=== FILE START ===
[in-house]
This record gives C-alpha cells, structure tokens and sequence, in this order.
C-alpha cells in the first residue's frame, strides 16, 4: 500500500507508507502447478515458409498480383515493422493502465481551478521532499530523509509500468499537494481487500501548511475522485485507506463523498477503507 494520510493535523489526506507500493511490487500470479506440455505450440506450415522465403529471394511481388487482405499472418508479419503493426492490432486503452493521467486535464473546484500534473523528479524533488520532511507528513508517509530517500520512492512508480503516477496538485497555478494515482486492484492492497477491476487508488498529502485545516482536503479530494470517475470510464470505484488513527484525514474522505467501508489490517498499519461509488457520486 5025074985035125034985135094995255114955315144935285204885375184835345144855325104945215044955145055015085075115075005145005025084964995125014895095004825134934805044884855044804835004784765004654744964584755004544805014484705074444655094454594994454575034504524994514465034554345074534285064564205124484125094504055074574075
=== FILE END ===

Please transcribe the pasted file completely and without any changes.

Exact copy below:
[in-house]
This record gives C-alpha cells, structure tokens and sequence, in this order.
C-alpha cells in the first residue's frame, strides 16, 4: 500500500507508507502447478515458409498480383515493422493502465481551478521532499530523509509500468499537494481487500501548511475522485485507506463523498477503507 494520510493535523489526506507500493511490487500470479506440455505450440506450415522465403529471394511481388487482405499472418508479419503493426492490432486503452493521467486535464473546484500534473523528479524533488520532511507528513508517509530517500520512492512508480503516477496538485497555478494515482486492484492492497477491476487508488498529502485545516482536503479530494470517475470510464470505484488513527484525514474522505467501508489490517498499519461509488457520486 5025074985035125034985135094995255114955315144935285204885375184835345144855325104945215044955145055015085075115075005145005025084964995125014895095004825134934805044884855044804835004784765004654744964584755004544805014484705074444655094454594994454575034504524994514465034554345074534285064564205124484125094504055074574075